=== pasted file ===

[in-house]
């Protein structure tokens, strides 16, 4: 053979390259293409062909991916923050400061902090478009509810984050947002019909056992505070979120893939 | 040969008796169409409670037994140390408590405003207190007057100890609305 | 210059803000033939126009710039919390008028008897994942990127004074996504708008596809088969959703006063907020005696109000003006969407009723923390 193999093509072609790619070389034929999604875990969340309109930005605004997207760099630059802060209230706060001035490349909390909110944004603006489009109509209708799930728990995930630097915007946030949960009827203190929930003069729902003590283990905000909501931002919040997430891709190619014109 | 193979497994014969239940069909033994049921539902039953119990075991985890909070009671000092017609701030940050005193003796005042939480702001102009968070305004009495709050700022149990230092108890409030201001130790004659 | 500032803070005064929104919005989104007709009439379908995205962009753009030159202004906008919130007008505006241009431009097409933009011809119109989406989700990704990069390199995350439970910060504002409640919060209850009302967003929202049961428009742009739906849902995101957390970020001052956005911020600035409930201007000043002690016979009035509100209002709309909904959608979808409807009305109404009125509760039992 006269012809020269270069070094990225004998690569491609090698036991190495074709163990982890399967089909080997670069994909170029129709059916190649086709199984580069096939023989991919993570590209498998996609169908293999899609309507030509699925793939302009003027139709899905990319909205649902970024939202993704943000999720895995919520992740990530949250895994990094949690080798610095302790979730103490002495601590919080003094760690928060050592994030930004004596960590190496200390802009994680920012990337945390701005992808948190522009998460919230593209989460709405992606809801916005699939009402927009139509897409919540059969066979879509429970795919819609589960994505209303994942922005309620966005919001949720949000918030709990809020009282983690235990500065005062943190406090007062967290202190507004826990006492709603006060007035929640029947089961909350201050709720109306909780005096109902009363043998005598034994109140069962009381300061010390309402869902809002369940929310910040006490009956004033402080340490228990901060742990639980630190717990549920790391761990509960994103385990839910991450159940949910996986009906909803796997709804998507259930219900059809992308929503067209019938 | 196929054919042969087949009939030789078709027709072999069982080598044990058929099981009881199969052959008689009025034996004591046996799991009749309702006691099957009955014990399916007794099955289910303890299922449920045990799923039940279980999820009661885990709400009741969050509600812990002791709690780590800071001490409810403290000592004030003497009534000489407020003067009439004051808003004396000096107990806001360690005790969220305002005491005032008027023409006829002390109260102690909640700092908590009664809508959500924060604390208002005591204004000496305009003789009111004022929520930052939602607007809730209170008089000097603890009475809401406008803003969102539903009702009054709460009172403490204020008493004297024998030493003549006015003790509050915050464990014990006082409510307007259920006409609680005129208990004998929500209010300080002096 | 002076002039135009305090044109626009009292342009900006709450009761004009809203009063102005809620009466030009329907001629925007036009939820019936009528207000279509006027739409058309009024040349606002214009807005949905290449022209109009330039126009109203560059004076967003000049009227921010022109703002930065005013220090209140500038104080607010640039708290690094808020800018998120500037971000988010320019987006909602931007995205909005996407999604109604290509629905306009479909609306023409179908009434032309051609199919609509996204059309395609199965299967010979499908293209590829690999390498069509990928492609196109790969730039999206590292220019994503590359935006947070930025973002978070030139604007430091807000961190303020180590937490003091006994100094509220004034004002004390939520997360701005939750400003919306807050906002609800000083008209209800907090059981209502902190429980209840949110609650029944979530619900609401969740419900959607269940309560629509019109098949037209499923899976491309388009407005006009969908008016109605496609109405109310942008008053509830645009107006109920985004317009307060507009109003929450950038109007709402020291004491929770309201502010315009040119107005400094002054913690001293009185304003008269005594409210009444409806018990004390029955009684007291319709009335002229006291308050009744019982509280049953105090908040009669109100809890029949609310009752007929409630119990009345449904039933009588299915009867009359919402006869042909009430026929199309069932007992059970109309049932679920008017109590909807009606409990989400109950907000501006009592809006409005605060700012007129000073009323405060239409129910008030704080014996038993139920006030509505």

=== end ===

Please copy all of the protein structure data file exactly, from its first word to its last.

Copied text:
[in-house]
């Protein structure tokens, strides 16, 4: 053979390259293409062909991916923050400061902090478009509810984050947002019909056992505070979120893939 | 040969008796169409409670037994140390408590405003207190007057100890609305 | 210059803000033939126009710039919390008028008897994942990127004074996504708008596809088969959703006063907020005696109000003006969407009723923390 193999093509072609790619070389034929999604875990969340309109930005605004997207760099630059802060209230706060001035490349909390909110944004603006489009109509209708799930728990995930630097915007946030949960009827203190929930003069729902003590283990905000909501931002919040997430891709190619014109 | 193979497994014969239940069909033994049921539902039953119990075991985890909070009671000092017609701030940050005193003796005042939480702001102009968070305004009495709050700022149990230092108890409030201001130790004659 | 500032803070005064929104919005989104007709009439379908995205962009753009030159202004906008919130007008505006241009431009097409933009011809119109989406989700990704990069390199995350439970910060504002409640919060209850009302967003929202049961428009742009739906849902995101957390970020001052956005911020600035409930201007000043002690016979009035509100209002709309909904959608979808409807009305109404009125509760039992 006269012809020269270069070094990225004998690569491609090698036991190495074709163990982890399967089909080997670069994909170029129709059916190649086709199984580069096939023989991919993570590209498998996609169908293999899609309507030509699925793939302009003027139709899905990319909205649902970024939202993704943000999720895995919520992740990530949250895994990094949690080798610095302790979730103490002495601590919080003094760690928060050592994030930004004596960590190496200390802009994680920012990337945390701005992808948190522009998460919230593209989460709405992606809801916005699939009402927009139509897409919540059969066979879509429970795919819609589960994505209303994942922005309620966005919001949720949000918030709990809020009282983690235990500065005062943190406090007062967290202190507004826990006492709603006060007035929640029947089961909350201050709720109306909780005096109902009363043998005598034994109140069962009381300061010390309402869902809002369940929310910040006490009956004033402080340490228990901060742990639980630190717990549920790391761990509960994103385990839910991450159940949910996986009906909803796997709804998507259930219900059809992308929503067209019938 | 196929054919042969087949009939030789078709027709072999069982080598044990058929099981009881199969052959008689009025034996004591046996799991009749309702006691099957009955014990399916007794099955289910303890299922449920045990799923039940279980999820009661885990709400009741969050509600812990002791709690780590800071001490409810403290000592004030003497009534000489407020003067009439004051808003004396000096107990806001360690005790969220305002005491005032008027023409006829002390109260102690909640700092908590009664809508959500924060604390208002005591204004000496305009003789009111004022929520930052939602607007809730209170008089000097603890009475809401406008803003969102539903009702009054709460009172403490204020008493004297024998030493003549006015003790509050915050464990014990006082409510307007259920006409609680005129208990004998929500209010300080002096 | 002076002039135009305090044109626009009292342009900006709450009761004009809203009063102005809620009466030009329907001629925007036009939820019936009528207000279509006027739409058309009024040349606002214009807005949905290449022209109009330039126009109203560059004076967003000049009227921010022109703002930065005013220090209140500038104080607010640039708290690094808020800018998120500037971000988010320019987006909602931007995205909005996407999604109604290509629905306009479909609306023409179908009434032309051609199919609509996204059309395609199965299967010979499908293209590829690999390498069509990928492609196109790969730039999206590292220019994503590359935006947070930025973002978070030139604007430091807000961190303020180590937490003091006994100094509220004034004002004390939520997360701005939750400003919306807050906002609800000083008209209800907090059981209502902190429980209840949110609650029944979530619900609401969740419900959607269940309560629509019109098949037209499923899976491309388009407005006009969908008016109605496609109405109310942008008053509830645009107006109920985004317009307060507009109003929450950038109007709402020291004491929770309201502010315009040119107005400094002054913690001293009185304003008269005594409210009444409806018990004390029955009684007291319709009335002229006291308050009744019982509280049953105090908040009669109100809890029949609310009752007929409630119990009345449904039933009588299915009867009359919402006869042909009430026929199309069932007992059970109309049932679920008017109590909807009606409990989400109950907000501006009592809006409005605060700012007129000073009323405060239409129910008030704080014996038993139920006030509505």